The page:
Peter Ransanus had connections with the Hungary’s most significant, and certainly most popular King Matthias I Hunyadi (23 February 1443, - King 24 January 1458 - 6 April 1490). He is also known as Matthias Corvinus for the black raven in his crest, lives on in numerous legends and children’s tales. He was elected King with the acclamation of the country’s noblemen in the middle of the frozen River Danube, and proved a strong ruler against the wilful lords, securing the support of the nobility against the barons.

He established centralized rule, increased taxes, and set up a permanent mercenary army, which, as the “Black Army”, became the stuff of many legends.
After he succeeded in securing the southern border against the Turks, he marched against Bohemia, Moravia and Silesia, which he was able to hold until his death. In 1485 he took Wien, and thus made Austria a province of his Kingdom.

Matthias was a fierce man who did not shy away from involving himself in diplomatic intrigues, and he stood as one of Europe’s wealthy Renaissance sovereigns. With his connections through his second wife, Beatrice of Aragon, daughter of the King of Napoli, he established a Humanist court in Buda that equalled the court of any Italian duke.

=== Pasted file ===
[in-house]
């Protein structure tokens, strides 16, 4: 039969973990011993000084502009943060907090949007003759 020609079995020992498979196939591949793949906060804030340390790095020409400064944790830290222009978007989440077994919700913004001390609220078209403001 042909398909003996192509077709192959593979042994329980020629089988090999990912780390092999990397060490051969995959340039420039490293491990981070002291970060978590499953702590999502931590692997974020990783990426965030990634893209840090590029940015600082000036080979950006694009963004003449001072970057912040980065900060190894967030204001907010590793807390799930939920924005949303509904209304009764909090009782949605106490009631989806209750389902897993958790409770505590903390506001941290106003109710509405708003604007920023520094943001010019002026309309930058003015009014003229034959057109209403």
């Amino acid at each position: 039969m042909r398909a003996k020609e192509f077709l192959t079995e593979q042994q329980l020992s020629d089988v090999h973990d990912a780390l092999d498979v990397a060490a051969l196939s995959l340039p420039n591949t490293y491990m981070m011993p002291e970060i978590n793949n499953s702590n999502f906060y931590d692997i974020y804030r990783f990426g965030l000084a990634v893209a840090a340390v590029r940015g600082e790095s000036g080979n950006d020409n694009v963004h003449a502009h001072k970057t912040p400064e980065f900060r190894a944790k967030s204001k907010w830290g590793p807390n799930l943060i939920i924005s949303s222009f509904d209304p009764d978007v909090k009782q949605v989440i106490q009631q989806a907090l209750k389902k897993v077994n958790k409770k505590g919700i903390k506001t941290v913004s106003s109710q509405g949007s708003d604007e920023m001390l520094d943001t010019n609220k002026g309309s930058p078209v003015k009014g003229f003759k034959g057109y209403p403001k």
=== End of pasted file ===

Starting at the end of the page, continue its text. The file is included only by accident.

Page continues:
In 1448, Peter Ransanus gave an address to King Matthias I and his consort Beatrix. The King ordered works from the leading Italian artists of the time, such as Mantegna, Filippino Lippi, or Pollaiuolo. Perhaps even Botticelli made him paintings, and Verrocchio created two bronze reliefs, and the greatest artist of all, Leonardo da Vinci, painted a Madonna on his order.

On Hunyadi's request Peter Ransanus wrote the 'Epitome Rerum Hungaricarum', 1480.
He would present his work at the Court in Buda, but the King was deceased 6 April 1490.  So his work, known as Climae 248, was preserved in the library of the Dominican priory in Napoli.


Peter Ransanus gave an address to King Matthias I
and his consort Beatrix in 1448. Miniature from
Ransanus’ work :'Epitome Rerum Hungaricarum'
(middle 1480)), South Italy.

Known as Clmae 248, miniature F 17a.

Hungary 1970, Mi 2607, Sc bl 283a.



Known as  ??


Hungary 2008, Mi 5266, Bl 317, Sc - .






Return to   REGISTER A              Return to   HOMEPAGE